Nutrition Research Highlights 4|2014
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This newsletter is published by the Nutrition & Health Group of the JRC’s Institute for Health and Consumer Protection. Regularly surveying the top nutrition and medical journals, we select the most recent news on nutrition research, relevant to current societal debates or policies. These are then summarized as “News” items or presented as a “View”, comprising an analysis and expert opinion. Enjoy your reading!
- Taking a moment to enjoy your food
- Mother's nutrition lives on…
- The schools of thought on vitamin supplements
You have probably been told - while rushing through your lunch - not to eat so fast! Is there a scientific basis for this kind of advice though?
A recent study (1) reviewed the latest literature on this topic with the aim of assessing if and how eating rate affects energy intake, hunger levels or both. The analysis suggests that indeed a slower eating rate results in reduced concurrent energy intake. However, hunger levels 2-3 hours after the meal were not affected by changing eating rate (1). Why this may happen is not clear as the links between eating rate and hunger or satiety are still elusive. For example, some suggest that the speed of eating and the frequency of chewing our food affect the satiety hormones involved in the control of hunger. Others support the idea that eating more slowly could influence the amount we eat by affecting our stomach distension, which sends 'fullness' signals to our brain (2). Another proposed mechanism suggests that increasing the number of bites of food whilst maintaining eating rate constant also causes us to eat less (3). Likewise, it has been suggested that some of us have acquired a learned association between the number of bites, chews or sips we take during a meal and the feeling of fullness that brings the meal to an end (1).
Despite all the questions on the linkages between eating rate, food intake and hunger, it appears as though reducing eating rate could be used as a behavioural strategy to reduce energy intake (1). So feel free to take your time while enjoying a nice meal this summer! (FM)
Many studies, mostly epidemiological or in animal models, have linked adverse exposures in utero or in early life to subsequent metabolic ill-health. Prolonged starvation is such an adverse event, and adult diabetes and obesity are possible outcomes. Indeed, great attention is given to future mothers' nutrition and health status and to the first years of life of children*. It is interesting that characteristics acquired in such an early period can later be transmitted to other generations. Two recent studies strengthen further the evidence supporting this concept and highlight the role that males in particular can play in the inter-generational effects of maternal malnutrition (1, 2).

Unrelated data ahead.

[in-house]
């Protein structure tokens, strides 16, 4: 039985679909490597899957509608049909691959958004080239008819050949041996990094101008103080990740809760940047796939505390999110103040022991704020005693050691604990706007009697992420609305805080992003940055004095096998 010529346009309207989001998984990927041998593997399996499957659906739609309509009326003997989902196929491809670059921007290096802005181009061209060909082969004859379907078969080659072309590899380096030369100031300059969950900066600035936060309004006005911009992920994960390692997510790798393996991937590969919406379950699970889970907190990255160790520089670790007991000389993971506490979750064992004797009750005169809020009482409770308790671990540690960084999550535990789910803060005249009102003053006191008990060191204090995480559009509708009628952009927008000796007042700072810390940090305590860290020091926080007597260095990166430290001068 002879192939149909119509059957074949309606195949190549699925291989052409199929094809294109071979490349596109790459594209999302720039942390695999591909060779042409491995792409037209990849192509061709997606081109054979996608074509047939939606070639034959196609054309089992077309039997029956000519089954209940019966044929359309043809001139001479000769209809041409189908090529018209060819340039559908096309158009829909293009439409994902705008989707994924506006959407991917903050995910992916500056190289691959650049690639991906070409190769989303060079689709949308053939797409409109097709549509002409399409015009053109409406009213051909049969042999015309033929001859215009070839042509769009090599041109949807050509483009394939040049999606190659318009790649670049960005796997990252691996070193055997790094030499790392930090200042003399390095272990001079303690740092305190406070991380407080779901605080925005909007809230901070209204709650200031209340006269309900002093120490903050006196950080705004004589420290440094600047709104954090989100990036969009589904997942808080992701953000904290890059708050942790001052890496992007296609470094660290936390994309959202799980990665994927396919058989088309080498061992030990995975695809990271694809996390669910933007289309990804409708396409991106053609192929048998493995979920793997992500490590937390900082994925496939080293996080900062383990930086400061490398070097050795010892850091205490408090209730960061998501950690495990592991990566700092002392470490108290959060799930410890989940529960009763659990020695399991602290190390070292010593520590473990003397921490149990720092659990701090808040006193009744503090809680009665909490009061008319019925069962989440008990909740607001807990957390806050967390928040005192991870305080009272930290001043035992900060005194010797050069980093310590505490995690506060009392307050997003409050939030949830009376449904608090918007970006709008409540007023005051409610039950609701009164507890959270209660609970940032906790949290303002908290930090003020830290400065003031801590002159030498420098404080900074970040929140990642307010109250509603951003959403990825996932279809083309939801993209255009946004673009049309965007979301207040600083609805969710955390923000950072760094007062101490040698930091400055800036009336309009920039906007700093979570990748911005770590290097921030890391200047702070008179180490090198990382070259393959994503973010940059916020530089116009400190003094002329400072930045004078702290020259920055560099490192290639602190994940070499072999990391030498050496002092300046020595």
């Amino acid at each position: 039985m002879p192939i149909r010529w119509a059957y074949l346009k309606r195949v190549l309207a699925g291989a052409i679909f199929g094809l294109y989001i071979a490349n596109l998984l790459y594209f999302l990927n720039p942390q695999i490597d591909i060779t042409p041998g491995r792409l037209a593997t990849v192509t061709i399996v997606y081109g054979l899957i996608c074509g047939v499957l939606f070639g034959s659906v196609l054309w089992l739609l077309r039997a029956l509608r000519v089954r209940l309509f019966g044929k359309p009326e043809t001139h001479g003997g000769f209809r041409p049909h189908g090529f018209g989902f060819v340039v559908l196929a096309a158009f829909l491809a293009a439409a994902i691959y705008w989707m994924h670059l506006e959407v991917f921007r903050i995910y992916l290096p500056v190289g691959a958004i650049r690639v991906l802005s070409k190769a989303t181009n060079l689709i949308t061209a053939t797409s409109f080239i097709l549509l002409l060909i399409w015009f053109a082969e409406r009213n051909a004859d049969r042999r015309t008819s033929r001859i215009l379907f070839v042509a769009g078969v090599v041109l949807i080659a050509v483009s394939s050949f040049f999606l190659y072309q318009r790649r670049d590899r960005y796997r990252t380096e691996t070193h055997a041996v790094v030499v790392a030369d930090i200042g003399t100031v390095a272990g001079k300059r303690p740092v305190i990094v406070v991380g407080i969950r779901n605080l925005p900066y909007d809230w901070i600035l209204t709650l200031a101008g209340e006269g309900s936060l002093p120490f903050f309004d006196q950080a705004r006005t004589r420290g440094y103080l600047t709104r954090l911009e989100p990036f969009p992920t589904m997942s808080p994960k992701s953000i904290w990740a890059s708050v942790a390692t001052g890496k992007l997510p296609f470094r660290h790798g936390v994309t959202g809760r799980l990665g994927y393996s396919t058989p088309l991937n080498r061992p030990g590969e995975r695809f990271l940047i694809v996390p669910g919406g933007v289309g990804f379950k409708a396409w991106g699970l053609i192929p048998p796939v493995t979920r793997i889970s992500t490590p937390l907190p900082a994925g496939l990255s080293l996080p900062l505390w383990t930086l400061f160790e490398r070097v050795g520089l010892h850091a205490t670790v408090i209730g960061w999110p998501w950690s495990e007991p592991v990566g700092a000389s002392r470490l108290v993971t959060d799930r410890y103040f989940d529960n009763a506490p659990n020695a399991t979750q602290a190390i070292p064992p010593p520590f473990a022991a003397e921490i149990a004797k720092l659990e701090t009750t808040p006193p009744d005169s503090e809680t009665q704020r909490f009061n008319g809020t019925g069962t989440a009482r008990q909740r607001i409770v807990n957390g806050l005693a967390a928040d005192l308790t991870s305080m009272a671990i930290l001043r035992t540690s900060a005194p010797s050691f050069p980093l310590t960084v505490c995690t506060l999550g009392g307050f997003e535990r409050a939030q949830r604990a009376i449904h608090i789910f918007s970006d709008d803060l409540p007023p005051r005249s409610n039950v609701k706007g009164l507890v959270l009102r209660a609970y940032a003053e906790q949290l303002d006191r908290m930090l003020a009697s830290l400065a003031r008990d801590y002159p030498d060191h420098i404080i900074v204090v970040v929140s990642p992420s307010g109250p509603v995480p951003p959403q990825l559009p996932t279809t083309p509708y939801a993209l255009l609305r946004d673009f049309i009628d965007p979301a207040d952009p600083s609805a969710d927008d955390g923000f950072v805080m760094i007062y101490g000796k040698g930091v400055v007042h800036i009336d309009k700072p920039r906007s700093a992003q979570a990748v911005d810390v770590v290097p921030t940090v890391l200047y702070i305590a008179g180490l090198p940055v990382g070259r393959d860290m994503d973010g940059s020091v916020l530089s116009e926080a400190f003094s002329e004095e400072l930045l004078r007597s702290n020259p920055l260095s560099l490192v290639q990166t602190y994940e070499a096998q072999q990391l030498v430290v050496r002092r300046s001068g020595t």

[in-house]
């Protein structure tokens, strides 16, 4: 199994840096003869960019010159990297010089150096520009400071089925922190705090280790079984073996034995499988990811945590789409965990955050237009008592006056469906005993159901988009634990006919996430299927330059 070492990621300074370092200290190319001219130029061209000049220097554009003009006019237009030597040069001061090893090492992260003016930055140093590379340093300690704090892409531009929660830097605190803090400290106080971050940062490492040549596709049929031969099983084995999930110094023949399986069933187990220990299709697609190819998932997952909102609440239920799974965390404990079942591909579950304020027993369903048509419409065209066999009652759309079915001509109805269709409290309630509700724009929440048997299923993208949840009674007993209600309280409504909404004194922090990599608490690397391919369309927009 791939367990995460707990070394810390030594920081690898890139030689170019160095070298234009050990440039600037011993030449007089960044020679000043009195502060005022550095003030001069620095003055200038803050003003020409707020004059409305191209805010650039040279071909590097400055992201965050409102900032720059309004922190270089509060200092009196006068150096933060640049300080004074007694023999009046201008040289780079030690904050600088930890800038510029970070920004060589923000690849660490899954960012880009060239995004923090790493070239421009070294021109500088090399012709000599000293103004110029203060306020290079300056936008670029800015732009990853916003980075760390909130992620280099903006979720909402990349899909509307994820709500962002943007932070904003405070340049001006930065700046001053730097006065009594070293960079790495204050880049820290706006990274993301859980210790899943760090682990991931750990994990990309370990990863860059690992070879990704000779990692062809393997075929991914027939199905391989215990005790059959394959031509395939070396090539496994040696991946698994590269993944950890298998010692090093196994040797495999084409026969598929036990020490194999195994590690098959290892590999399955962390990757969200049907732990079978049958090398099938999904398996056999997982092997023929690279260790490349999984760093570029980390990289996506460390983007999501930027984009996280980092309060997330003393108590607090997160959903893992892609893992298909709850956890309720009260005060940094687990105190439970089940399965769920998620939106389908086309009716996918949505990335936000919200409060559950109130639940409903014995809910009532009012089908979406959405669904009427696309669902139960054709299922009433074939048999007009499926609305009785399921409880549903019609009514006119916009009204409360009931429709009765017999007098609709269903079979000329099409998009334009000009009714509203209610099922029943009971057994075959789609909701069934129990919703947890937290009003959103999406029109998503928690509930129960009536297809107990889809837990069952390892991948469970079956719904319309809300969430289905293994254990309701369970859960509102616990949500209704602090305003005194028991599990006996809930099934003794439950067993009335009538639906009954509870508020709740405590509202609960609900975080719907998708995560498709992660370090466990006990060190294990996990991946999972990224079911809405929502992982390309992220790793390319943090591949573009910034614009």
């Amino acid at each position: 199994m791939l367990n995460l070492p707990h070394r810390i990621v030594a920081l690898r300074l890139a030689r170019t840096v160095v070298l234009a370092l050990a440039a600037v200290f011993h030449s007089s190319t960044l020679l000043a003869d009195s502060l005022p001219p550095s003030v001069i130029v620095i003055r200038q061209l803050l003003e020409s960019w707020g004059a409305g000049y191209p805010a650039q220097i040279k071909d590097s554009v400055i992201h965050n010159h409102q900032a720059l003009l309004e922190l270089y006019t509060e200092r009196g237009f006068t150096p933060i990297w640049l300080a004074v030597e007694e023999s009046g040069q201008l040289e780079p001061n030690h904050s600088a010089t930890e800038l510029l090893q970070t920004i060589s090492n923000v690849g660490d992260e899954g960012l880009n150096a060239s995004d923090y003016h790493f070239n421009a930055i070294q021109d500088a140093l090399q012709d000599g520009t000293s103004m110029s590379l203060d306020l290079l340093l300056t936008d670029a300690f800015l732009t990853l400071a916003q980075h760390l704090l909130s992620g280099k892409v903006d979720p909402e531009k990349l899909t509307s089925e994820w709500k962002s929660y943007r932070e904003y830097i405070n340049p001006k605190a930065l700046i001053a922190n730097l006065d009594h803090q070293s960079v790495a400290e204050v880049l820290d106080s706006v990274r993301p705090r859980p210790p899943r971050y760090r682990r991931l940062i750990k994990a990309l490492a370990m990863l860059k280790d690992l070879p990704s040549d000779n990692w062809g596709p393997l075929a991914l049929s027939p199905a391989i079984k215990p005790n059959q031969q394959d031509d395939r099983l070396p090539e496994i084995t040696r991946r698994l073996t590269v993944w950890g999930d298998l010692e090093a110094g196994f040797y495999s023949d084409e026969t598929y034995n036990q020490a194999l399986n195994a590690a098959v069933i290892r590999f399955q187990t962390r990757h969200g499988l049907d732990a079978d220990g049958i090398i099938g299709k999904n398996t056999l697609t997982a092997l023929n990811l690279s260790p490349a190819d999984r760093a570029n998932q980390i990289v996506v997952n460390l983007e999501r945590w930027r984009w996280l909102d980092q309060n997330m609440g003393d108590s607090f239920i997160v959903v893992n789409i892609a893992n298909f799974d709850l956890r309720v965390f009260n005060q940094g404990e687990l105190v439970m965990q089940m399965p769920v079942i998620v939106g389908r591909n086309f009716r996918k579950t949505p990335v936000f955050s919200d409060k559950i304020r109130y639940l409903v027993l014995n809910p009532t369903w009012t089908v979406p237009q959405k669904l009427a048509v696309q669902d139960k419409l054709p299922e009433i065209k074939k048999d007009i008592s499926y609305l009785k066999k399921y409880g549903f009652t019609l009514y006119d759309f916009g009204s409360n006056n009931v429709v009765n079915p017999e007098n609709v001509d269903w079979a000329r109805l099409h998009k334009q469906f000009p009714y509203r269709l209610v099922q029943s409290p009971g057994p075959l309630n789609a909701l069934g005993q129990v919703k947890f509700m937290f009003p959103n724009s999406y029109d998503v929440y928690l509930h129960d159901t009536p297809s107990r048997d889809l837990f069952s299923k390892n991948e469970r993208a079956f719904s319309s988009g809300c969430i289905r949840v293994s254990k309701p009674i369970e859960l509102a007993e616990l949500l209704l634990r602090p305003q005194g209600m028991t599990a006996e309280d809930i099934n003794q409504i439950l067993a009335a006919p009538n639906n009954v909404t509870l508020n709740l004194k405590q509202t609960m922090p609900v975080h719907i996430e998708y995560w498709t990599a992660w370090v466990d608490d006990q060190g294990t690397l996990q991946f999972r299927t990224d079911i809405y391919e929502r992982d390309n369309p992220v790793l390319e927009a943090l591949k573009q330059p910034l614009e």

In both studies, researchers underfed mice during pregnancy. The pups were born underweight and later in life developed several metabolic problems such as glucose intolerance**. Importantly, the male pups (generation 2 mice) grew up to become fathers of equally underweight pups (generation 3 mice). Like their fathers, these generation 3 mice developed glucose intolerance. When the researchers compared the sperm DNA of the generation 2 mice born to underfed mothers to that of similar mice born to normally-fed mothers they saw specific differences in the methylation patterns***. These changes are likely to have occurred in utero during the development of generation 2 pups and were perpetuated to the next generation of mice (generation 3).
How exactly undernutrition during pregnancy impairs metabolic health across multiple generations, remains to be shown. But by analogy, all efforts to protect mothers and their future babies may have long lasting trans-generational benefits we should strive to secure. (SC)
** "Glucose intolerance is an umbrella term for metabolic conditions which result in higher than normal blood glucose levels" (taken from: http://www.diabetes.co.uk/glucose-intolerance.html, accessed 4 August 2014)
Should we be taking supplements regularly as a preventative measure for health? If you ask scientists, they are likely to give you different answers and their views cannot be more divided. Back in December 2013, a group of researchers had published a paper that caused a stir with many - they called for a stop to waste money on vitamin and mineral supplements among the well-nourished adults* (1). Since then, many scientists have fought back with claims that vitamin deficiencies are still widespread across developed nations such as the US (2) and Europe (3) (see our previous article) and supplements are needed to help close these nutritional gaps (4).
So why the different schools of thought on vitamin supplements? A recent article in Nature explored this question (4). The answer boils down to vitamin studies not producing agreeable results - some studies have demonstrated effectiveness but most studies haven't. And why don't they agree? Because studies have different designs, methods of investigation (e.g. different dose and forms of a vitamin), and contained sample populations with very different genetic variations.